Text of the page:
Understanding Java

To be able to use a language you need to actually understand it. This may seem obvious, but books on Java usually don’t have much on understanding the language. When you learn French you will want to be able to translate from and to French. 

Java isn’t English

A book should explain to you the meaning of different statements, such as if, switch, while etc. But they usually do not translate those to English. However, I have seen many blogs that try to do just that when they explain simple statements. I like the idea, but the translations are usually not precise enough.

In this post I use the if statement as an example and I explain how to properly translate such code from Java to English.

Example Code is misleading

It’s nearly impossible to find a perfect example, because if it’s realistic it probably is also too complex. And if it’s very simple then it’s not realistic and a beginner doesn’t know the context of such a simple code snippet.

The Example

So here’s the Java code we will translate to English:

if (weatherForecast.isRaining()) {
  takeUmbrella();
}

English isn’t Java

Someone who’s just learning Java will see that this is somewhat similar to English and translate it as such:

If it is raining, I take the umbrella with me.

That’s not completely wrong and it seems so right because that’s what you would actually say. Any other human will understand exactly what you mean. But when you write Java code you do not only communicate with other programmers who might read your code. It will be compiled to byte code and later to machine code, so the CPU understands it. And the CPU doesn’t know what rain and umbrellas are.

False Friends and Biconditionals

Conditionals

The most important mistake here is the translation of “if”. It doesn’t mean the same in English. It could be translated to “only if” or “if and only if” as it is often used in logic and related fields. The JVM only executes the code if the statement is true. It will not execute the code if the forecast reports any other weather.

Words that look or sound similar, but have different meanings are called false friends. That’s why “iff” (two f’s), or a symbol, such as ↔ or ⇔, is used, to make the distinction clear.

The Translation must be complete

A statement isn’t the same as a logical operator. But there is a connection and we can use “if and only if” for a better translation. Here are two translations that are incomplete on their own, but complete as a logical conjunction:

  • The JVM must execute the method if it is raining.
  • The JVM must execute the method only if it is raining.

Both are correct translations, but only when put together they are complete. The first one only states that the JVM can not skip the method when it is raining. It could still execute it when it’s sunny. The second one only states that it mustn’t execute the method when it’s not raining. It could still skip it when it’s raining. Together we get the correct translation:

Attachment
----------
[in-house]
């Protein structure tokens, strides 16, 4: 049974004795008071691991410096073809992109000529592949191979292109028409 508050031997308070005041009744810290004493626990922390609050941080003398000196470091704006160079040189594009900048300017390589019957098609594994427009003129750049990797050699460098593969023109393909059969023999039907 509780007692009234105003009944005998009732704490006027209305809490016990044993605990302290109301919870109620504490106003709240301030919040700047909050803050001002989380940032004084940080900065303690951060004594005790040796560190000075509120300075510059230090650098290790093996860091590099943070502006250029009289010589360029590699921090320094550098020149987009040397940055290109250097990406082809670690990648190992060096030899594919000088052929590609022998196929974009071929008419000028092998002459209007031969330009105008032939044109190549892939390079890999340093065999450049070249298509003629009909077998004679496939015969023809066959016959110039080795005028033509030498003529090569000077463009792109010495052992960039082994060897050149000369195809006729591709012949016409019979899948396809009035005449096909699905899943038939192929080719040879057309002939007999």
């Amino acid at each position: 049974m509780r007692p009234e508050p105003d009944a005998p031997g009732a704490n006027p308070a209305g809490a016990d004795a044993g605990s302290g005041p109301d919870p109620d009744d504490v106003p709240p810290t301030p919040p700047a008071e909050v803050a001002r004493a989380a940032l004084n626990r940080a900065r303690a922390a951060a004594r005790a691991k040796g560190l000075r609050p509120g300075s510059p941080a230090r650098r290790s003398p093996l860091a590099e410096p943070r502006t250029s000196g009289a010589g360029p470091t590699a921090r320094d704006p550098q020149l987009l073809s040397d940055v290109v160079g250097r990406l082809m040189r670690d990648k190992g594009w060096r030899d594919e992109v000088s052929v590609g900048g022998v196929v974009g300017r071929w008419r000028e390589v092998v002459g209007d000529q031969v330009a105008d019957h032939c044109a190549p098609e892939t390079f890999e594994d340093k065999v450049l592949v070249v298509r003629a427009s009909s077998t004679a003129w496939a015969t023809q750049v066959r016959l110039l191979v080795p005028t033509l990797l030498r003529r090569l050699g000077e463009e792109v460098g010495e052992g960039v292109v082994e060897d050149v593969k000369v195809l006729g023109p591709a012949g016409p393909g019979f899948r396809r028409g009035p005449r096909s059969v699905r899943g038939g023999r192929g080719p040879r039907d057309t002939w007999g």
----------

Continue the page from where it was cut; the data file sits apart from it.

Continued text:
• The JVM must execute the method if and only if it is raining.

Another translation would be “Only on the condition that…”, “Only in the case of…”.

Bad Example

Programming in a language is mostly about giving orders. There is also meta programming and some other things that are more declarative, but mostly you see code like in the example. However, this example isn’t good programming. What if it isn’t raining now, but will rain later? What if you already have an umbrella? Is there only one umbrella? Or do I need to find one first and which one would I take if there are more than one? What if there is no umbrella available? The method takeUmbrella(), might take care of that, but then the name would be somewhat misleading.

Proper Translation

I would alter the example a bit:

if (weatherForecast.isRaining(LocalDate.now()) && !umbrellas.isEmpty() && !me.isUmbrellaEquipped()) {
  me.equipUmbrella(umbrellas.pop());
}

Here’s how I would translate it:

If and only if it is raining today, there are umbrellas available and I do not already have one on me, I take the first available umbrella.

Other Mistranslations

  • Assignment operator (=): Often translated in a way that suggests things that do not actually happen. It doesn’t alter the old value, or the object that was referenced before the assignment. It doesn’t copy any objects.
  • Variables: Often translated suggesting that the variable is the value or object. But it only holds a value (and that value can be a reference). The variable is just a name used to identify a field, a parameter, or a local value.
  • Parameters:  Translations often suggest that object typed expressions are passed by reference. But they are passed as a copy of the value, which is a reference (see here and here).
  • And (&&) / Or (||): These are actually conditional operators. if (a || b) should be translated as “iff a, or iff not a then iff b“. Sounds strange, but that’s what it really means. The JVM will only evaluate b if a was false.
  • final: I suggest not using the term constant (see here).
  • char: A char isn’t exactly a “character”. Some code points need two chars (see here).

Conclusion

There’s no point in making the example so simple that it doesn’t look like real code. If you want to learn programming, you need realistic examples and you need a book that properly explains what the keywords mean. In my example it still has to be explained that the variables weatherForecast, umbrellas and me need to be declared and initialized. Another alternative would be to have only one umbrella and implement it as a singleton. So you can say “the umbrella” as in the first translation. In both cases I assume that a person (me) can only have up to one umbrella.

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